I’m sitting in my dining room trying to convince myself that the cayenne-infused coffee I’m chugging is going to calm my body down. (I know this isn’t true – but I am hoping the cayenne will catch the cold I’ve caught and banish it from my system.)
I’ve gone into this impending surgery with much humour, because, well, when it comes to ‘finding the funny’, getting new boobs is great material. I do think that compared to what’s been done to my body in the past year this quick, in-and-out day surgery will be pretty manageable. In a lot of ways I’m looking forward to it. I laugh at everyone’s jokes about boob shopping and quietly admonish those who assume I’m going to come home looking like Pamela Anderson, pre-regret. I crack jokes about telling the surgeon to ‘aim for the dimply bits’ if he needs to do fat-grafting to perfect the look and feel of what is going to become part of me at around 4pm tomorrow. I have planned a shopping trip with my Mom in Winnipeg and crossed my fingers that my now-monthly pay from my Long Term Disability benefits will somehow magically land in my account between now and tomorrow. Retail therapy would be really great pre-surgery.
And, last night, I packed my children’s clothing and all of their sports gear to send with them to their Dad’s, where they will be staying for the next five days. (Which at once makes me thankful and begs the question ‘What the hell do people do who don’t have help?!’)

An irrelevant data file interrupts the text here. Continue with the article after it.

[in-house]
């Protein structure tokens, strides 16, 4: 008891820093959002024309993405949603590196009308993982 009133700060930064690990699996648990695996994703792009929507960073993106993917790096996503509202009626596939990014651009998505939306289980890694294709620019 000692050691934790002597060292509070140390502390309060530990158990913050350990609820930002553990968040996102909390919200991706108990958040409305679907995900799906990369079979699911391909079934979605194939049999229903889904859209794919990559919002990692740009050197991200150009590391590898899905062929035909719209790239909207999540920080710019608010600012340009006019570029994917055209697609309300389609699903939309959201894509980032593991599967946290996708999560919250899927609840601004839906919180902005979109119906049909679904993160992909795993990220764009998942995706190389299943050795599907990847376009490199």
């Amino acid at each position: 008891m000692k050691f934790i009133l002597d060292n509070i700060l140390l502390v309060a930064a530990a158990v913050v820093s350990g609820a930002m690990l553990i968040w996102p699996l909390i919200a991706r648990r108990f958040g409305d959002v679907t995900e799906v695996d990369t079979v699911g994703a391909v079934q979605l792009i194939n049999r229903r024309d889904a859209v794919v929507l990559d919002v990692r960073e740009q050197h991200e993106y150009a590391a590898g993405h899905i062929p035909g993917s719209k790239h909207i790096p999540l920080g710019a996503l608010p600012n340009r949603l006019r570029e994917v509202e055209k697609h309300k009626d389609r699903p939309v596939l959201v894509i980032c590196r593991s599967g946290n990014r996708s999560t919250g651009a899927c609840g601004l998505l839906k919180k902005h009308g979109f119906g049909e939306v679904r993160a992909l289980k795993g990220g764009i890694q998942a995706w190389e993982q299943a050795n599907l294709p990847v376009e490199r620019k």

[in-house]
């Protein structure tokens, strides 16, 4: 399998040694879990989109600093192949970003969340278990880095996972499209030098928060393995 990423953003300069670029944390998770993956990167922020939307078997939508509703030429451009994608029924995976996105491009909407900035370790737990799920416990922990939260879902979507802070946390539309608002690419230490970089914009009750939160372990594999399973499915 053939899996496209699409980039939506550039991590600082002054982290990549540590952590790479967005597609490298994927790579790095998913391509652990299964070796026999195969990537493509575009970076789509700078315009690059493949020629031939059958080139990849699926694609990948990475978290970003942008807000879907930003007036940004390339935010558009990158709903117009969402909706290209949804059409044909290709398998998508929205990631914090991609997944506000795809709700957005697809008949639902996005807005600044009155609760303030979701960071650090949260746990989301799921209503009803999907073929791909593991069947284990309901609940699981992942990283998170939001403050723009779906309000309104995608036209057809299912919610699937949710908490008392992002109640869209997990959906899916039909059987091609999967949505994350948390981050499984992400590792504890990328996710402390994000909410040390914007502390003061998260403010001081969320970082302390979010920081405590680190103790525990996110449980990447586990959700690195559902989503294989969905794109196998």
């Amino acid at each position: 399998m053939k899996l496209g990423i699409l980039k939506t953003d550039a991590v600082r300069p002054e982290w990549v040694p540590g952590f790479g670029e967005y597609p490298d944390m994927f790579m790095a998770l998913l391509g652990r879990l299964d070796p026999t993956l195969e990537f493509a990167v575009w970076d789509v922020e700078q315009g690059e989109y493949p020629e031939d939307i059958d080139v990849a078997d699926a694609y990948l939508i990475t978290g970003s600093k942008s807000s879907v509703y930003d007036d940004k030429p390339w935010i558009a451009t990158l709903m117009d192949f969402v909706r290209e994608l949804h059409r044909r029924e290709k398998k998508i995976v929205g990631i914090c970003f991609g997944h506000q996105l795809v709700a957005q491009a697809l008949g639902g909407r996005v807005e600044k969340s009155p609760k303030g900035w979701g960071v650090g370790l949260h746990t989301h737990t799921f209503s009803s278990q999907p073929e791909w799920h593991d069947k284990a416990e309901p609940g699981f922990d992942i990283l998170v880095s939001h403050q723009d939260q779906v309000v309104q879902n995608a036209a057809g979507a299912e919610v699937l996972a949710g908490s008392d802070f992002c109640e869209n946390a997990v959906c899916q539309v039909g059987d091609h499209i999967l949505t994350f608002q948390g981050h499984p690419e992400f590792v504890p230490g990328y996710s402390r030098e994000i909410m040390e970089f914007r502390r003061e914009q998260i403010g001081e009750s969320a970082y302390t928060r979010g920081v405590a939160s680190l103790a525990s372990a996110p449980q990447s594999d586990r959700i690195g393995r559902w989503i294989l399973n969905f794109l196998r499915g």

I also had lunch with my Dad yesterday, canceling plans with another friend I had planned to see for brunch, and also plans for a last snowshoe with a few of my girlfriends. Lunch with my Dad is important. Lunch is how my Dad tells me he loves me and that he’ll (although he will do it stoically-and-maybe-with-some-white-wine) be thinking about me while I’m having surgery. Sharing a burger, or in yesterday’s case, some amazing Lebanese food he had never tried before, is our way of spending time together before something scary happens. It was our ritual before every chemo treatment. It is our calm before the storm. I try not to miss a lunch date with him.
(I love you too, Dad.)
So here goes! I get on a plane with my wonderful mother in two hours. It’s been almost exactly a full year since I found that damned lump, and since then everything done to my body has been about cancer treatment. This is about getting beyond cancer treatment and moving forward. Thanks everyone, for the support and encouragement, and the jokes, and the texts, the phone calls and all the love. Catch you on the flip side.